Of course, there will be NSmen who, in the business of work and family commitments, lose sight of caring for themselves physically, mentally and emotionally. We therefore deliberately remind our soldiers to care for themselves. We also do our best to lend a listening ear, and help anyone in need.
Factors contributing to unit success
What do you believe were the key success factors that contributed to your unit winning the Best NS Infantry/Guards Unit for HQ Guards in the Best Unit Competition?
In the same way that no man is an island, 758 Gds benefitted from the experiences of other people and battalions. We started off with a strong foundation, with the majority of the unit coming from the 16th Mono-Intake of 3 GDS. The COs and command teams before our current team ensured our soldiers were competent and had forged strong bonds with one another, all through their NSF days and into the first few years of their ICT cycles.
NSMen from 758 Gds during their 5th ICT
We also continuously learn best practices from the other battalions. I have to thank my NS Command and Staff College (CSC) coursemates for readily sharing their reflections and areas for improvement, and Infantry Training Institute (ITI) for being such wonderful and responsive training partner. The trainers at ITI really work hard to ensure that our soldiers level up their competencies in a manner that is as engaging as possible.
Possibly the most important success factor for 758 Gds are the commanders, who consistently and wholeheartedly give themselves, and genuinely care for our brothers-in-arms. No one is indispensable, and I am confident that if I were to be absent, the battalion would still function smoothly because of our collective will to excel.
We will continue to encourage our soldiers to be resilient, identify any gaps that might form and address them as soon as possible. The daily feedback tool has been one such evolution for us to ensure that voices are heard and acted on as soon as possible.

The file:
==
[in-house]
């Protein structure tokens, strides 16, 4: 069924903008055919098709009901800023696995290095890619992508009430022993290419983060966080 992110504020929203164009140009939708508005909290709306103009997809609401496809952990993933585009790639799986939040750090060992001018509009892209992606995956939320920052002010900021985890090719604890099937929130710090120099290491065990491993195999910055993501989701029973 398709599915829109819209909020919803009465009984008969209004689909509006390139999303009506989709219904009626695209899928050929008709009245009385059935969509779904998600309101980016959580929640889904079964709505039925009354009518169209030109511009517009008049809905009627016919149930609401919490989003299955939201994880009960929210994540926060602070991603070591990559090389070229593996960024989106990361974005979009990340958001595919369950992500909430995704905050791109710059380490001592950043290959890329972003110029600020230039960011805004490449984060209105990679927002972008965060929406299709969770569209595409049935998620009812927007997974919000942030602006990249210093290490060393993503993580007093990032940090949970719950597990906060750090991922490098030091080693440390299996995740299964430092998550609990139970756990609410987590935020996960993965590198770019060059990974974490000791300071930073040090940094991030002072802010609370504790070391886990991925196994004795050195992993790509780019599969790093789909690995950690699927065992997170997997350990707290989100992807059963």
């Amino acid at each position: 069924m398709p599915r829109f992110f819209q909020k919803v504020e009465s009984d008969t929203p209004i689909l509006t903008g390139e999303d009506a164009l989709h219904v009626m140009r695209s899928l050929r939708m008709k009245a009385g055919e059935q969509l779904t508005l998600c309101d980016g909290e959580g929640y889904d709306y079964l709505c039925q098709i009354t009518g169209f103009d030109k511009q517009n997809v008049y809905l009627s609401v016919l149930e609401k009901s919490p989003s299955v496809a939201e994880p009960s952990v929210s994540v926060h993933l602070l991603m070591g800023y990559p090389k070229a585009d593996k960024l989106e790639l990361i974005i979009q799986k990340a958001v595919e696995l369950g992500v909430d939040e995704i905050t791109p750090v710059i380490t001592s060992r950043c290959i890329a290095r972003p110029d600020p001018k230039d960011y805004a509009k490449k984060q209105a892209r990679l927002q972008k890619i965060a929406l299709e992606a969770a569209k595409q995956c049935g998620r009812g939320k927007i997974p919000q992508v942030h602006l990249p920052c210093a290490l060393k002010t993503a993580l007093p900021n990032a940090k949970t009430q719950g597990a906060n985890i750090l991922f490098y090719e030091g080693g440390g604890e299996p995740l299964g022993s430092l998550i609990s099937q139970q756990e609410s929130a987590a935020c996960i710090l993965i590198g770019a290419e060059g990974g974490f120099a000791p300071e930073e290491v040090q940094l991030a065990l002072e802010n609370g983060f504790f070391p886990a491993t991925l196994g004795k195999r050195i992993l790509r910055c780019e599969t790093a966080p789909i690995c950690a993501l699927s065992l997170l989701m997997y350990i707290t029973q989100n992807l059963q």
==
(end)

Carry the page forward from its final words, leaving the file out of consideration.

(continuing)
People First, Always
What is an interesting part of your role as CO of an NS unit you’d like to highlight/share?
I am guided by 3Ps in my leadership: People, Policies and Processes. People should always come first, thereafter to formulate proper Policies and implement suitable Processes.
The first P is perhaps the most interesting aspect. What most people don't see are the hard decisions we make when helping our soldiers navigate the fine balance between NS and other life commitments. Some of the cases are very unique, and our soldiers may experience a high level of stress as a result of their life situations. As an NSman myself, I understand their concerns. Hand-to-heart, I always strive for win-win outcomes to help everyone fulfil their NS duties in the prime of their lives, even as they carve out their careers and form their own families. To achieve this, I find myself clarifying with the commanders and men as well as my S8 and Dy S8 to seek out workable solutions. Some of these solutions will undoubtedly still come across as impositions, so that last mile delivery and continual communications are absolutely cardinal to help soldiers understand our decisions.
The Evolving Leadership Journey
How has your experience as a Commanding Officer influenced your own personal and professional growth?
I have discovered that leadership is a journey that can get lonelier as you go higher, and there is always a danger of losing sight of the ground. Even as much as I try to work through the Chain of Command to preserve my commanders’ locus of command, I also make it a point to connect with our soldiers through other engagement sessions.
There will be times when military leaders have to make tough decisions to strike a balance between ground concerns and larger national imperatives, and it is important to help others understand the latter. This is similar to the leadership journeys one might take in the workplace. To some extent, this has made me more sympathetic to some of the decisions that leaders before me have made, whether in the military or in the workplace, and I am now more mindful of the need to help other parties understand the context behind my decisions.